InterpolInterpol seem to have carved out a niche for themselves in being a band that is concerned more and more about keeping a song interesting, never saying anything the same way twice. Things are added, taken away, every song goes from loud to soft or vice versa, every song has a shape and very very few of them follow the tried and true formula of ‘verse – chorus – verse – chorus – chorus – etc..’ and one would hardly notice.

There is a contrapuntal element to Interpol’s songwriting that few bands have. They manage to get up to 4 or 5 different ideas going at one time without the song becoming so dense as to not hear what is going on. Thankfully Carlos D. has learned to keep his bass playing a little more on the functional side this time around. His lines are much less busy than on previous efforts, and he is somewhat more buried in the mix but still noticeable. The guitars tend to stray from the straight 8th note rhythms that made “Turn on the Bright Lights” so plodding, exchanging it instead for a groove that is a lot more free.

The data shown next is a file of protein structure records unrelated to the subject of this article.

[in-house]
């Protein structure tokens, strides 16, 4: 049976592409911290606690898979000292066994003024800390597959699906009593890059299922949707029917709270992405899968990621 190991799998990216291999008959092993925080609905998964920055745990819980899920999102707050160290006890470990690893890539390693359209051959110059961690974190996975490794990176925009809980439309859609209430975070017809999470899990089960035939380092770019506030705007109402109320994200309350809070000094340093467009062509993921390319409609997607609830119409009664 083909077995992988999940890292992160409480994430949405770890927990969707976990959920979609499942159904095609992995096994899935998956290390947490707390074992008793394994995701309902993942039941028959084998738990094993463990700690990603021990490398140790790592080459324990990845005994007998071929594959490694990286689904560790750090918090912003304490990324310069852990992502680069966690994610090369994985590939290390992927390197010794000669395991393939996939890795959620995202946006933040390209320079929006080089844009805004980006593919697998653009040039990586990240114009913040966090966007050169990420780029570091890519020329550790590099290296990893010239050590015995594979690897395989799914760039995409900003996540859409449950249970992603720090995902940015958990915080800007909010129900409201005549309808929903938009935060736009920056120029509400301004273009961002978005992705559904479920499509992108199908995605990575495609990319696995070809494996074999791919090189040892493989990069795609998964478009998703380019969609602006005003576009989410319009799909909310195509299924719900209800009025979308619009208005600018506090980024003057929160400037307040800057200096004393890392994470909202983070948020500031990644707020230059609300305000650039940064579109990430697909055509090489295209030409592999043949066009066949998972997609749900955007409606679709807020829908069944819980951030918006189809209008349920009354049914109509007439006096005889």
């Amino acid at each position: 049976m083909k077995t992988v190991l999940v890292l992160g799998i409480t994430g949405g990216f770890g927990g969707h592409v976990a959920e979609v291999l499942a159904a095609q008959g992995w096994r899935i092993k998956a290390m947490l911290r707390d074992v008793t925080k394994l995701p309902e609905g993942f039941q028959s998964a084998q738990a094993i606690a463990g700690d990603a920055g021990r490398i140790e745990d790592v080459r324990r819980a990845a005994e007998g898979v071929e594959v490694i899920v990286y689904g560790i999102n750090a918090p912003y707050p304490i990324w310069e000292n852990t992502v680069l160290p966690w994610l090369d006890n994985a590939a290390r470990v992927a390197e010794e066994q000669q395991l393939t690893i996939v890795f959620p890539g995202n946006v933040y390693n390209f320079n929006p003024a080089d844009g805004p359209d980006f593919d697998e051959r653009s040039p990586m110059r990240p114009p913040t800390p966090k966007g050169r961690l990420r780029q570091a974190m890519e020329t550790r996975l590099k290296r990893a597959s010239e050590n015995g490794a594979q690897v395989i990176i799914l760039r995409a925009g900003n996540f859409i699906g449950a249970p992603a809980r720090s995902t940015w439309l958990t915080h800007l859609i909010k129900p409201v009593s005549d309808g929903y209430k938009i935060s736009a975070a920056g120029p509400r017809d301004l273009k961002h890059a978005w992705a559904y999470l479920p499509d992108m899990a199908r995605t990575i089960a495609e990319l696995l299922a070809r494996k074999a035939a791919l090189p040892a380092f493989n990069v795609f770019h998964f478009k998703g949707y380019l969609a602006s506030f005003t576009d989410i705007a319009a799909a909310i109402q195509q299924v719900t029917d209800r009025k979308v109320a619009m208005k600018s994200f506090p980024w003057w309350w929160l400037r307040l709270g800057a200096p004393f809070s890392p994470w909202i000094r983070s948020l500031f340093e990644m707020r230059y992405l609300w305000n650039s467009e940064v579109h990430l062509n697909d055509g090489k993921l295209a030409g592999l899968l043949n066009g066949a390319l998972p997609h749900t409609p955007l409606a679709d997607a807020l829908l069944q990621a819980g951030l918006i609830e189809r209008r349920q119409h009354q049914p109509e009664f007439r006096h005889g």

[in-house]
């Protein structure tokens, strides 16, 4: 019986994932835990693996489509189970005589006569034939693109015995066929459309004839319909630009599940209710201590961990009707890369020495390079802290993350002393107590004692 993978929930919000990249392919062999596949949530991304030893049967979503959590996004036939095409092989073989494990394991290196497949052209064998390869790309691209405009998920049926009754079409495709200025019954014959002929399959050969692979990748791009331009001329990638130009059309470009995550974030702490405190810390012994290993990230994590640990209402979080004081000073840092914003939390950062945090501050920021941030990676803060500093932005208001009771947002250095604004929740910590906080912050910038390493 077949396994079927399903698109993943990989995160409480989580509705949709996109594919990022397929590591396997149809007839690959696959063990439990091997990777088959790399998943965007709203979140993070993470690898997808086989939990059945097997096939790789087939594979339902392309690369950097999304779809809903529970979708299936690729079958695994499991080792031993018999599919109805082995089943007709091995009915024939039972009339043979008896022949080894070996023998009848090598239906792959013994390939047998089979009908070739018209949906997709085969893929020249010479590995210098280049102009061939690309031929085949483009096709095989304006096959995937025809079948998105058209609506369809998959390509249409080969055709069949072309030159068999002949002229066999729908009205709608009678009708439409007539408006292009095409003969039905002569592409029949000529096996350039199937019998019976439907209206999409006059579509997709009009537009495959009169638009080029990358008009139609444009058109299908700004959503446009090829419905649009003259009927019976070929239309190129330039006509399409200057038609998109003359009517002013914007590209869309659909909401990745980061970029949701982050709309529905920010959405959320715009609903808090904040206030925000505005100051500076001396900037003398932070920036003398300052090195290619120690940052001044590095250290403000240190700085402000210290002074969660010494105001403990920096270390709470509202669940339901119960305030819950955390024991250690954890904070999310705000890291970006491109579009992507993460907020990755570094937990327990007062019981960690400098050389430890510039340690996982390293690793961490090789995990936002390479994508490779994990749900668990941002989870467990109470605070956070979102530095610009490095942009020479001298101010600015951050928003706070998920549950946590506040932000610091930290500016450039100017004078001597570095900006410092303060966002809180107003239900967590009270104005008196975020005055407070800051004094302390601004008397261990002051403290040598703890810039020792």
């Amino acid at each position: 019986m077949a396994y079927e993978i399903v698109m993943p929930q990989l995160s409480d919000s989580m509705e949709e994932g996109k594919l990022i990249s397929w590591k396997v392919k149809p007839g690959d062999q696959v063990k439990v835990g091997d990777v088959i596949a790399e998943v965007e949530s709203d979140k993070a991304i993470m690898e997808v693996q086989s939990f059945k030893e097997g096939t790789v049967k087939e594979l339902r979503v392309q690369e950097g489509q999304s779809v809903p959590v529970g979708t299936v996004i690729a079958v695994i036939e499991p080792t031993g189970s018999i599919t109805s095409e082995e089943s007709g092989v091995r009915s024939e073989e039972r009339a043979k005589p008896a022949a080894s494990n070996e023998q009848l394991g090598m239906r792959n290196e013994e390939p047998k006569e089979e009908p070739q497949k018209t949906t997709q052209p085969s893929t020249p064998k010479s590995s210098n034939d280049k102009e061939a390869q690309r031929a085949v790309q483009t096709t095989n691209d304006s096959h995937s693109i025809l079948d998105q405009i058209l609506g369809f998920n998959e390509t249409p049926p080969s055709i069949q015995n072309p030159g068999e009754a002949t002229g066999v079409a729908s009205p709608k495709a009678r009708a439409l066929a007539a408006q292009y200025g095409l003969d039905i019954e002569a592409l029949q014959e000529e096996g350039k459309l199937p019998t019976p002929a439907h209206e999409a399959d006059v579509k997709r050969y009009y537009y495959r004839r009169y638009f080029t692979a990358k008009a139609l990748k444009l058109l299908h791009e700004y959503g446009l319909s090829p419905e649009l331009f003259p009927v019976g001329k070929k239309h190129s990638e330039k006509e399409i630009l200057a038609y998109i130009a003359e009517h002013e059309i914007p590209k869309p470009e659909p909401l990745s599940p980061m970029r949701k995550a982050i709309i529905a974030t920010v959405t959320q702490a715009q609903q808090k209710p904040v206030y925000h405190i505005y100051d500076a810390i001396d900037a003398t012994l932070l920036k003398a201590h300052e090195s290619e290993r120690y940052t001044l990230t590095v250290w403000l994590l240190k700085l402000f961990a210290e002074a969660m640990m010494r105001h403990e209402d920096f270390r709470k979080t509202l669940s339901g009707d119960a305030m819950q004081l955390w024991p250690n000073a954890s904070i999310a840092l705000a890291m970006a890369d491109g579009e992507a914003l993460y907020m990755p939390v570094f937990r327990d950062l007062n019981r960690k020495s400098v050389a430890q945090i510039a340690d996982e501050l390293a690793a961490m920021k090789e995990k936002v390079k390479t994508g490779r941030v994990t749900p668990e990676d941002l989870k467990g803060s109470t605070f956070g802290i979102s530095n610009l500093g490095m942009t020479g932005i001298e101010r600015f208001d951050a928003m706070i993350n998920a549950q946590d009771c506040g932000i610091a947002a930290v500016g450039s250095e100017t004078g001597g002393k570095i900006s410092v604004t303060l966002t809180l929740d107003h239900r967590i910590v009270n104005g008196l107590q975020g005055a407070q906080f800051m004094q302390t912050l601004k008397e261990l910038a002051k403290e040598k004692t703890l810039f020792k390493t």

The first single “The Heinrich Maneuver” is a straight ahead, driving rocker reminiscent of “Slow Hands”, and in the same key too. This is one of the strongest tracks on the album with the sneering, tense vocals and cryptic lyrics that have become something else that is expected from the band.

Other stand out tracks include “Mammoth”, which is quite similar to “Not Even Jail”. I say that it is quite similar, but not in a derogatory sense, like they ripped themselves off. “Mammoth” is the better track, they took the ideas presented on “Antics” and extrapolated on them, perfected them and present them here again. “Pace is the Trick” comes next, with seemingly endless verses that flow into each other. The additive effect at work in this one is quite grand. It just builds and builds, background vocals are added and guitars are layered (again) the vocal line reaches up higher and higher and then everything is cut off, only to be built back up again double-time. Have I mentioned their brilliant songwriting yet? There is some really groundbreaking stuff on this album.

Aside from the abandoning of traditional songwriting forms (which is nothing new, the New Pornographers have been doing it for years) andInterpol - “Our Love to Admire” the layered, contrapuntal guitar work which are all great there is one thing very wrong with the package…..the artwork.